It goes some way to explaining why Linklater wasn’t able to make Last Flag Flying, a maudlin meditation about ill-conceived American interventionism abroad, back when the Iraq War had just begun and was on everyone’s minds.
What’s less clear is why the celebrated director decided to make this film now, some 15 years too belated. Here is a feature that we can almost feel become obsolescent in front of our eyes. Not least during a ludicrously long scene in which three middle-aged men excitedly goof around on their new flip-phones and talk distrustfully about “the internet” as if it’s some kind of voodoo magic. It's laughably dated.
The three men in question are Sal (Bryan Cranston), Mueller (Laurence Fishburne) and “Doc” (Steve Carell), three Vietnam veterans who are reunited by the latter as he seeks companions with whom to go bury his son, a fallen soldier in Iraq, at the Arlington cemetery for war heroes. But when they get there, Doc realises that he doesn’t want his deceased son to be part of the US military’s propaganda agenda, and solicits his old friends to help him transport the body back to his hometown in New England.
What follows is a jarring and confused confluence of tones and genres. The tragic context of the story is constantly diluted by the road-trip/ buddy-comedy element at the heart of the narrative – the exception being one moving scene in which Carell breaks down at the sight of his son’s bullet-riddled body.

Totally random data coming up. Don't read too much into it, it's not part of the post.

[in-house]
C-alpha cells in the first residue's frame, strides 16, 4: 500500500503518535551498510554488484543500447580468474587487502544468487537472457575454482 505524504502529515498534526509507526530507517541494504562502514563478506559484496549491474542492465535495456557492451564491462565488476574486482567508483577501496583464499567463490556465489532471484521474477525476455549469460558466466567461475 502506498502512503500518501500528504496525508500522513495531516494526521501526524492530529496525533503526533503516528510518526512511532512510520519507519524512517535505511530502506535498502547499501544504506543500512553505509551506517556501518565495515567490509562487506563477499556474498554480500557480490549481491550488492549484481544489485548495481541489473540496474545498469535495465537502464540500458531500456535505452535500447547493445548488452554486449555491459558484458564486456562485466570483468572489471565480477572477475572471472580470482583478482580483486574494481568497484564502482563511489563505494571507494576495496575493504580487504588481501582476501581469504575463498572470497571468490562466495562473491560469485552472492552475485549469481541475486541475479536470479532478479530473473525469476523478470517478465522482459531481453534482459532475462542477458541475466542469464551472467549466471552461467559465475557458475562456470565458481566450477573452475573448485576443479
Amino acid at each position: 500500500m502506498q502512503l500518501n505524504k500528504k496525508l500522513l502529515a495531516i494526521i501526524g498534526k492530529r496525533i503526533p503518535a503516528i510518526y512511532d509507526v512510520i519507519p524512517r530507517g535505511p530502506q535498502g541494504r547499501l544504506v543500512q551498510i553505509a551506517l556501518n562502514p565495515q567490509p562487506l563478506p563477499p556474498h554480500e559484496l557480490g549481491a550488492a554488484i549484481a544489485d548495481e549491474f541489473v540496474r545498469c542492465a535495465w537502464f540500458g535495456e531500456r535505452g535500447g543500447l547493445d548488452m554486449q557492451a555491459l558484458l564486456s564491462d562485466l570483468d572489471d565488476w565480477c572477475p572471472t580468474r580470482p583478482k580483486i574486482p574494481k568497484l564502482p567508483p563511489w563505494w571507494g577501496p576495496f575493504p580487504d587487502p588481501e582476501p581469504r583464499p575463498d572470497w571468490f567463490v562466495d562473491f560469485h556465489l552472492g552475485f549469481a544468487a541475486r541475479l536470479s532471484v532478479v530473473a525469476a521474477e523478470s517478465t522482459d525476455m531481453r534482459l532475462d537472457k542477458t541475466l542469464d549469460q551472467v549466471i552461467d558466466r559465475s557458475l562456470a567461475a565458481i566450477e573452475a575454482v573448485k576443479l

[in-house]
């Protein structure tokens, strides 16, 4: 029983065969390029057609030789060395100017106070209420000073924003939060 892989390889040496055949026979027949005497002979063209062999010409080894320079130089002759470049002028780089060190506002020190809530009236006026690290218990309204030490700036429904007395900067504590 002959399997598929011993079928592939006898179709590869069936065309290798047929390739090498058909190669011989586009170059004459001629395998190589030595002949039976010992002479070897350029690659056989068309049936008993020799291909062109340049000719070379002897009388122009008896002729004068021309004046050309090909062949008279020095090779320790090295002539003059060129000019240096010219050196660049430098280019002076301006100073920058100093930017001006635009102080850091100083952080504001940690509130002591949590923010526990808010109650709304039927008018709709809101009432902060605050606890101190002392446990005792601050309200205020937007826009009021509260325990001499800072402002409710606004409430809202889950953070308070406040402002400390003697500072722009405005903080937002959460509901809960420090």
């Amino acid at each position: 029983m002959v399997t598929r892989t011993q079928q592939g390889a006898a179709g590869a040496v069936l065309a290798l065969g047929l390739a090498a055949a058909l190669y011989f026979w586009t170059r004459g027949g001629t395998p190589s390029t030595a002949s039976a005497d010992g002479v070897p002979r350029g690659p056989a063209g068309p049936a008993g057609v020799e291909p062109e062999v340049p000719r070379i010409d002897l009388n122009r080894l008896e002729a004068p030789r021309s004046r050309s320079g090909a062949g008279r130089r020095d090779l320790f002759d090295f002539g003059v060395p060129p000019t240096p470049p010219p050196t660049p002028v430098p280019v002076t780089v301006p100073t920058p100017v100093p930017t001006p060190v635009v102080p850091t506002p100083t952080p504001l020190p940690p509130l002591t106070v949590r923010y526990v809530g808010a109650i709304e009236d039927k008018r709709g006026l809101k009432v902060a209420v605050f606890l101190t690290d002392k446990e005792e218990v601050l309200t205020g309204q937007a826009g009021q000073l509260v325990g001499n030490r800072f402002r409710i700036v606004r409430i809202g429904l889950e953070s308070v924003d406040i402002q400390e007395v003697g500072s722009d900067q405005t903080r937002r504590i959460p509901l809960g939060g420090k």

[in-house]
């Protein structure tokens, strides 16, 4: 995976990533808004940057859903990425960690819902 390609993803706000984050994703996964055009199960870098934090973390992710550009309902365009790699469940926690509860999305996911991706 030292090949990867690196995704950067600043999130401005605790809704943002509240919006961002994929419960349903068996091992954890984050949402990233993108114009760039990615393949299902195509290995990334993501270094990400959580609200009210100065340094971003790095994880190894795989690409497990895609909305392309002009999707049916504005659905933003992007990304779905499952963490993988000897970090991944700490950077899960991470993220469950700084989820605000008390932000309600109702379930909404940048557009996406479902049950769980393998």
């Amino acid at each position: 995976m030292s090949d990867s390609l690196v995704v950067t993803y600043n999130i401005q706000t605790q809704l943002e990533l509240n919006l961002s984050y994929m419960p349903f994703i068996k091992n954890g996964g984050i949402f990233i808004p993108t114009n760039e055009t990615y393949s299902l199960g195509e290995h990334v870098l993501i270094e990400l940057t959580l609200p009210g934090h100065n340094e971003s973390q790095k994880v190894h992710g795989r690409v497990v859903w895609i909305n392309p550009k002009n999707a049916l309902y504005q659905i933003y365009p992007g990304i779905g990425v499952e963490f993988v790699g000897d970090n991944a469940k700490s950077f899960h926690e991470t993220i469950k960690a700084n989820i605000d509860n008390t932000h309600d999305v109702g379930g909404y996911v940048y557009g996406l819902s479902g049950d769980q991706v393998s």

But even if this is billed as a sort of dark comedy, then it suffers from a distinct lack of humour. Most of the jokes centre around Sal, a 20-year-old stuck in a 60-year-old’s body, trying to goad Mueller, now a reverend, to drop the dignified act and become the foul-mouthed, badass soldier he knew back in Vietnam. It’s funny the first time but this dynamic quickly becomes tiresome.
Like many films before it, Last Flag Flying endeavours to explain why it is that young men enlist to go fight in a war that will result in lifelong trauma, if not death. It emphasises the appeal of camaraderie, and the sense of personal purpose and patriotic service; it shows that even within the atrocities of bloodshed nothing is ever quite black and white.
But Linklater goes too far, bizarrely implying, even though it surely wasn’t his intention, that the friendships and memories made in the army are worth the devastation.
In fact, there’s one deeply uncomfortable moment in which the three men excitedly regale a young soldier with their tales of going to brothels in Vietnam. Anyone who’s seen Full Metal Jacket will know that what they’re essentially nostalgic for is being able to take advantage of helpless (likely underage) girls. It’s just another way in which this film feels woefully out of step with the present.
|What||Last Flag Flying film review|
|Where||Various Locations | MAP|
26 Jan 18 – 25 Jan 19, TIMES VARY
|Price||£ determined by cinema|
|Website||Click here for more information|